Throughout the British Isles there are numerous traditions that have evolved to celebrate the passing of the seasons and the providence of the natural world. One such is well dressing which happens chiefly in the Peak District of Derbyshire in the early summer. It is believed to have begun as a pagan thanksgiving for a clean reliable water supply but has gradually evolved over many centuries. Some people believe that survival of the Black Death in 1348 or from a drought in 1615 may have influenced it.
By the beginning of the 19th century well dressing had developed a Christian focus with 12 villages taking part. Now there are 27 participants and the event takes on more of a village festival style with a variety of associated happenings.
In the earliest times the well dressings took the form of simple floral decorations or ribbons attached to the water sources but over time this has changed. Large wooden frames are now constructed and filled with damp clay and then painstakingly decorated with natural materials – flower petals (hydrangea seems to be a favourite), leaves, seeds and nuts – to create beautiful pictures. Keeping true to tradition most are on a religious theme but we also saw quite a number with an environmental bias and also some depicting the very topical moon landing of 1969.
On our way to a recent holiday in Yorkshire we spent a couple of days visiting friends in Sheffield and took the opportunity of looking at some well dressings. Our first stop was the village of Hope, near Hathersage, where there were four dressings as well as a very entertaining Scarecrow competition – one was even found lurking near the bus stop!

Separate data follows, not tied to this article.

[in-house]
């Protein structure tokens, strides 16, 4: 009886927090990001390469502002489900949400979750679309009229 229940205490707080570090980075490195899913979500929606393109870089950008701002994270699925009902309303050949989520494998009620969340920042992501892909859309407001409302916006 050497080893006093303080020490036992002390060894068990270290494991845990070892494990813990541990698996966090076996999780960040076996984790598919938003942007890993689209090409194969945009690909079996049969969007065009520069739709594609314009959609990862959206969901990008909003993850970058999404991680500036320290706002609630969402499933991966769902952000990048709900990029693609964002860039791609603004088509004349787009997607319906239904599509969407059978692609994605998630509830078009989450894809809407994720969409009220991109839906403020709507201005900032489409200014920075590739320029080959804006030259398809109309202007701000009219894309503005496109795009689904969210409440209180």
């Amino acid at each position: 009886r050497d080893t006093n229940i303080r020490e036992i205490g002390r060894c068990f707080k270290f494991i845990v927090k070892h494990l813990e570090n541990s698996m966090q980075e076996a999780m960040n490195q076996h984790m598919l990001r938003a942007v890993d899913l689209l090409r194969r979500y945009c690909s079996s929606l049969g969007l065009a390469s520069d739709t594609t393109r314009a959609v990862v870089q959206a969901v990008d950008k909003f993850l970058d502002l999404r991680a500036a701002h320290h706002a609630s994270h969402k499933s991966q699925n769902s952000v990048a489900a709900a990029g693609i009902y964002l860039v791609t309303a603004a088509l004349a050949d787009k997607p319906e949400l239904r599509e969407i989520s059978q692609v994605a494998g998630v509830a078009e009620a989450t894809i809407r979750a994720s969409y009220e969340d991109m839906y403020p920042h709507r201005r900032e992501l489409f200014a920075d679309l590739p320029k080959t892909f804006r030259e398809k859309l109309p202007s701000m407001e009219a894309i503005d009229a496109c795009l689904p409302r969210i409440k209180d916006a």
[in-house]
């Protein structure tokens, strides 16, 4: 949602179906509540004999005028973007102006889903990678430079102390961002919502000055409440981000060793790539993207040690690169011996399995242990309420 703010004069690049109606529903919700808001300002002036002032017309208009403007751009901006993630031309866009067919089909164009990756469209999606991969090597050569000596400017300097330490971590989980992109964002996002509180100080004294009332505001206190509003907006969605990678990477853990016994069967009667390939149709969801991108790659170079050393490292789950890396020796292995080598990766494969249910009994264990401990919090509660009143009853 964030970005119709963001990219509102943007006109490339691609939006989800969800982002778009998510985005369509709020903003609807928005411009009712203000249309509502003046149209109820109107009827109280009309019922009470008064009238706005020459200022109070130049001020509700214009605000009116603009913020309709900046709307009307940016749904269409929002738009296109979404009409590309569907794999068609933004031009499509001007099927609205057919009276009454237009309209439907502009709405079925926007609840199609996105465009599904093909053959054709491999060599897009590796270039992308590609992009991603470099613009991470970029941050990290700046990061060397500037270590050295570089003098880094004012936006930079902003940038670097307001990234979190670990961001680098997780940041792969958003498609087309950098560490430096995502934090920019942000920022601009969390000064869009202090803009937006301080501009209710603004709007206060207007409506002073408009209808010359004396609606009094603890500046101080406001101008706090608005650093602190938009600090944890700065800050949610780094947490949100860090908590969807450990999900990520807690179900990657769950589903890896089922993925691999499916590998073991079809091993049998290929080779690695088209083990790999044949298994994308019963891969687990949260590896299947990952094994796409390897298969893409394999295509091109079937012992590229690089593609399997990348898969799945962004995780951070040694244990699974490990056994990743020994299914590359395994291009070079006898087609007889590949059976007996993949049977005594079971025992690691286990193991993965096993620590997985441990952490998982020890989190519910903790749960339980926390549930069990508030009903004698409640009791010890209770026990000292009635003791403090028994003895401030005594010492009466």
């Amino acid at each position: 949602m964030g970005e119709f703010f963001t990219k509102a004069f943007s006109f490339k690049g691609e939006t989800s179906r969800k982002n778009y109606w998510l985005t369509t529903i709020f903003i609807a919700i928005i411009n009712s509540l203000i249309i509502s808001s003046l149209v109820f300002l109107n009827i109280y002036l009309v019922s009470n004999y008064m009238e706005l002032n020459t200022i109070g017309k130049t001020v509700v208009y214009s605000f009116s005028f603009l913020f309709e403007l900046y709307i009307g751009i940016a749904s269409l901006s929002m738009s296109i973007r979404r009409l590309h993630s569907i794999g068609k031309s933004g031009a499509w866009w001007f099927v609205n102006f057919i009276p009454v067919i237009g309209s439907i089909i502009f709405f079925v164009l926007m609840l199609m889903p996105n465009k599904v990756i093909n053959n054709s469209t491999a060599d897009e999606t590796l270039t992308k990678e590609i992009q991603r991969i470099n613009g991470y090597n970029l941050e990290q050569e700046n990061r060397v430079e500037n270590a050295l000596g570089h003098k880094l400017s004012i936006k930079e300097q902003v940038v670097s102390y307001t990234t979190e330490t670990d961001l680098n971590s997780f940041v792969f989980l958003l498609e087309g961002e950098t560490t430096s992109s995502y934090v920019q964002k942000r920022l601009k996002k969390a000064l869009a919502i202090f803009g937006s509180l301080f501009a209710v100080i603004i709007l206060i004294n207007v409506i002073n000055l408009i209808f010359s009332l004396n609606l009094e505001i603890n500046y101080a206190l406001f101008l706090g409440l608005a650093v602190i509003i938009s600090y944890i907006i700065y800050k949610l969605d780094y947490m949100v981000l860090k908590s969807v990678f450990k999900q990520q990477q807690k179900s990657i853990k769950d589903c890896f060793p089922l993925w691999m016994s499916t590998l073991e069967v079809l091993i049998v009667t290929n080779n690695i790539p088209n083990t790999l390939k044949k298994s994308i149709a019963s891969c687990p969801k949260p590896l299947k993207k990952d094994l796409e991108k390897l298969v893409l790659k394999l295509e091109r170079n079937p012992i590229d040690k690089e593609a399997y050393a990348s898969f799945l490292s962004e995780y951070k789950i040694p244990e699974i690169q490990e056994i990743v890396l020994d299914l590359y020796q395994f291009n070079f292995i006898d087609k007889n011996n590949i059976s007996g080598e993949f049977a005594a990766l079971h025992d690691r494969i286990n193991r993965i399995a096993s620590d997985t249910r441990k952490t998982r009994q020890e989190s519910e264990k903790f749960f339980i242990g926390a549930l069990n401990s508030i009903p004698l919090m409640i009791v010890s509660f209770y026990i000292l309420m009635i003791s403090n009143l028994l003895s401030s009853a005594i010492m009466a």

Moving on, we arrived at Litton, a delightful village with a broad green area adjacent to the school and churches. Here we found two more dressings and the Methodist Chapel was open for a small flower festival and cake sale. Later in the day children from the school were due to perform maypole dancing on the green.
Tideswell is one of the larger villages in the area and the main dressing here was a most beautiful depiction of Whitby Abbey in almost photographic likeness. Our final stop was at Youlgreave where there were no fewer than six different dressings in a variety of locations, including three historic well sites and here we found some excellent refreshments served in a delightful garden.
Despite somewhat indifferent weather we very much enjoyed our little tour round this part of Derbyshire and could only marvel at the imagination and creativity of those who keep such traditions alive – from the youngest school children to the very experienced artists. We were very grateful for the opportunity to view them first hand.